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Tuesday, 19 March 1985
Page: 391

Senator CHANEY (Leader of the Opposition)(3.34) —I enter into this debate because the issue is very important, but I am also concerned about the misrepresentation of the position of the Opposition on this matter. Listening to Senator Cook, I was reminded of the character in Alice in Wonderland who said: 'Words mean what I say they mean'. Senator Cook puts the view that a training wage does not imply a reduction in youth wages. Is he suggesting that it is an increase in youth wages? Is he suggesting that youth wages would remain the same? The Minister for Employment and Industrial Relations (Mr Willis) in his statement on the report of the Committee of Inquiry into Labour Market Programs indicates that a special training wage will take into account not only the fact that people will not be at the workplace all the time as they will be somewhere else training but also 'the trainee's productivity whilst on the job'. I wanted to put to bed completely the notion that there is any suggestion on the part of the Liberal Party or the Opposition that there is some panacea, to use Senator Harradine's word. I assure Senator Harradine and anyone else who may have that impression that it has not been the view of the Opposition, nor is it now, that a suggestion that youth wages need to be changed, whether to a form of a trainee wage or something else, is some form of universal solution. In fact, honourable senators can look at what we said to the Australian people before the last election. I quote from the printed policy that we put out. We said that there should be a public inquiry instituted under the chairmanship of the President or the Deputy President of the new tribunal-that is the replacement of the Conciliation and Arbitration Commission-into the 'criteria to be used in setting junior wage rates'. In other words, we picked up the view that was put forward by the Bureau of Market Labour Studies in a report that was put down in April 1984 that the issue was serious. We said it would be further examined in the way that I have just outlined.

This is a very serious problem affecting a very large number of young Australians. The Opposition welcomes the fact that the Kirby report is available to us and welcomes the fact that we now have this further study on youth employment patterns from the Bureau of Labour Market Research which has already been referred to in debate. But it is important to note the comment which was made in the Sydney Morning Herald and which was referred to by my colleague Senator Messner, who spoke on behalf of the Opposition, namely that the trainee wage, the size of which would be worked out on an industry by industry basis, is seen as a discreet method of reducing the level of youth wages. Again I go back to the statement of the Minister, the Hon. Ralph Willis, which we are debating. Mr Willis said:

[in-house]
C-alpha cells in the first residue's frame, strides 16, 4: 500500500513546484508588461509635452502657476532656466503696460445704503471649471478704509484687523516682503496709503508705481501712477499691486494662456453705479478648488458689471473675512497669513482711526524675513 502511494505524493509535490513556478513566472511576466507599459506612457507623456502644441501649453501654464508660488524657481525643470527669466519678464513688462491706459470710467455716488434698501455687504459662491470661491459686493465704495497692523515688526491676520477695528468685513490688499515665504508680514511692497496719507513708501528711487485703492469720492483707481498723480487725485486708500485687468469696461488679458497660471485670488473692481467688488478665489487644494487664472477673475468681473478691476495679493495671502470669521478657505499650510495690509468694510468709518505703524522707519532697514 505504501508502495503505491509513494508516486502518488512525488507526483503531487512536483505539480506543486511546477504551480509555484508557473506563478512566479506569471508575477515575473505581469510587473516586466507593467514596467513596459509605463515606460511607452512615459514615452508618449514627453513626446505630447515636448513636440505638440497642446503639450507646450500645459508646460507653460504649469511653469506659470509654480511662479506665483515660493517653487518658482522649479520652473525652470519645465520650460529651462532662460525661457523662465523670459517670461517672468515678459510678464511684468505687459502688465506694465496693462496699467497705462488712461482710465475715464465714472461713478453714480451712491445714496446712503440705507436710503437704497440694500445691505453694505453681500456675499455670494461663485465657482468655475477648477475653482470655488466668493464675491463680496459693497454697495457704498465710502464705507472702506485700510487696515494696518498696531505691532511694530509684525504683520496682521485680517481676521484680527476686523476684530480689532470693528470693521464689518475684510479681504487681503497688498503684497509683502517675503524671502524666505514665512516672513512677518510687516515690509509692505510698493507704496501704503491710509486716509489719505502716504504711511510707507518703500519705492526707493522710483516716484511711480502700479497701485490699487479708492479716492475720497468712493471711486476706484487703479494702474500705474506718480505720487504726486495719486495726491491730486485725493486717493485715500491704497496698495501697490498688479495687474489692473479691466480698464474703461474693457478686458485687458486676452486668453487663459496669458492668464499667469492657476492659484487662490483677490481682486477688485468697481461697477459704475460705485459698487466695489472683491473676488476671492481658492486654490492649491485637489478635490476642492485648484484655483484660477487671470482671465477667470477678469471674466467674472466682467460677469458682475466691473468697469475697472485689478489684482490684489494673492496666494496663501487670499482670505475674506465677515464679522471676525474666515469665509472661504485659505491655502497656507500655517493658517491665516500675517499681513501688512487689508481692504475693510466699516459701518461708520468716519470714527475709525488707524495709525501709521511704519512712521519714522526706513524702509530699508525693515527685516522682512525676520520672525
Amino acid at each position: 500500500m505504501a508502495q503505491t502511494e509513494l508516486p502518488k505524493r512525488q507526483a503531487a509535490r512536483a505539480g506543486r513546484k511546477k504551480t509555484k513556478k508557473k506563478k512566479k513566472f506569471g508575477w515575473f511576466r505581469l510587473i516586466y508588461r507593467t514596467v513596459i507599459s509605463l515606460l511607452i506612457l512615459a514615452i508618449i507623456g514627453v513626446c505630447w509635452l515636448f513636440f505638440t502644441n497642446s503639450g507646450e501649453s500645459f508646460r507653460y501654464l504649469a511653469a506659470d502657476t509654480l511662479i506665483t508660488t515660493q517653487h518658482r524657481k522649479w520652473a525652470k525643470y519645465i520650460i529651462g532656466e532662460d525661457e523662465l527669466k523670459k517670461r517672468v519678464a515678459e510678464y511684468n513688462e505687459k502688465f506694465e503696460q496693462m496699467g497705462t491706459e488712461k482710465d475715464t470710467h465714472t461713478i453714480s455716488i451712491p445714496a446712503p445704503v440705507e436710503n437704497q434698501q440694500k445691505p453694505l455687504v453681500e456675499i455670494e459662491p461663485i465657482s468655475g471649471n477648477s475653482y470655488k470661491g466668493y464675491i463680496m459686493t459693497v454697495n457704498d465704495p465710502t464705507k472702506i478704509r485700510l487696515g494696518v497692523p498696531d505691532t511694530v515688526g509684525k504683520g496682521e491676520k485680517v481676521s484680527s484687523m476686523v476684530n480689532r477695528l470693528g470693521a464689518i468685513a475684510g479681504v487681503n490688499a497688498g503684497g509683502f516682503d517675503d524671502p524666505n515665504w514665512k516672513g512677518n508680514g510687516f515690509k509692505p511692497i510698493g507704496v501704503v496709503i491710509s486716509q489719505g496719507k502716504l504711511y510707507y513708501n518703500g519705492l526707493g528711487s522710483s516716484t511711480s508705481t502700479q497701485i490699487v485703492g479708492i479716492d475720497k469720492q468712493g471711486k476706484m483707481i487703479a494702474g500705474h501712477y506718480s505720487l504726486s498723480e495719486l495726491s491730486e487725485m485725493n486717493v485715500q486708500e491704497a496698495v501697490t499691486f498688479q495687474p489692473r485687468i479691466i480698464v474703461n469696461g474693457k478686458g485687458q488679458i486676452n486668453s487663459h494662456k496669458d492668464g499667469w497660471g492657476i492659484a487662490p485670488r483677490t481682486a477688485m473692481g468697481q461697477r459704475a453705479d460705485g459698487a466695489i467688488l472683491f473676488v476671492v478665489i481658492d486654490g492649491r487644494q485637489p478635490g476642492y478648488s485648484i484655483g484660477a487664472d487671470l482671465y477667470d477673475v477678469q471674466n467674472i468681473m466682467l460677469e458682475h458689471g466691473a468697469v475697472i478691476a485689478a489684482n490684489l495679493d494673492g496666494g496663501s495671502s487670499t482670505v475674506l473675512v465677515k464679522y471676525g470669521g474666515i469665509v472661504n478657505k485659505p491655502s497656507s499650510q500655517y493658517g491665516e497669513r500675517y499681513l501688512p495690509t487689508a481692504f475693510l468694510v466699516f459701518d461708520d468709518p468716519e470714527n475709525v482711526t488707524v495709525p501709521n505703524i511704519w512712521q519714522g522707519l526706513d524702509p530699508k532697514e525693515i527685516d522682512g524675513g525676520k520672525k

A major feature of the traineeship proposal is for the determination of a trainee wage, which would be based on the time spent on-the-job by the trainee and the nature and extent of on-the-job training provided by the employer.

The trainee wage concept does not constitute a recommendation for cutting youth wages.

In the next paragraph, he said:

. . . it will reflect the fact that the trainee will be spending time in formal training away from the workplace, and will also take account of the trainee's productivity whilst on the job.

Senator Harradine expressed concern about the fact that many married women, for example, are now employed in the Public Service or the private sector and are holding jobs which in a previous labour market pattern were held perhaps by young people. This pattern is not just a function of attitudinal change and programs run by Dr Wilenski or anybody else. The reality is that for many employers those women are more productive and profitable employees than youthful and inexperienced persons. In many industries, including my old profession of the law, there has been a marked change in the last 20 years in the proportion of young, single, inexperienced people who are employed and married women who are employed. I am suggesting that part of the mix in this, one of the factors which is significant, is that those experienced workers are currently more economic to employ than less experienced workers. That is a factor which needs to be taken into account in determining what wages are to be paid in any circumstance. That is not a criticism of youth. It is merely facing the reality that for many employees training is obtained on the job. In the years inexperienced people are employed they are learning. They gradually become more productive employees. It is a reasonable proposition that that should be a factor in determining the level of wages which are paid at any particular time. I hope that we can have many debates on this subject, because I believe it is critically important to Australia's future. The Australian Democrats, in contributing to this debate, were less than just to the views which have been put by the Opposition, as also was Senator Harradine. I hope that in longer debates we will have a better chance to expand these matters and to deal with them in a more satisfactory way.

Debate (on motion by Senator Reid) adjourned.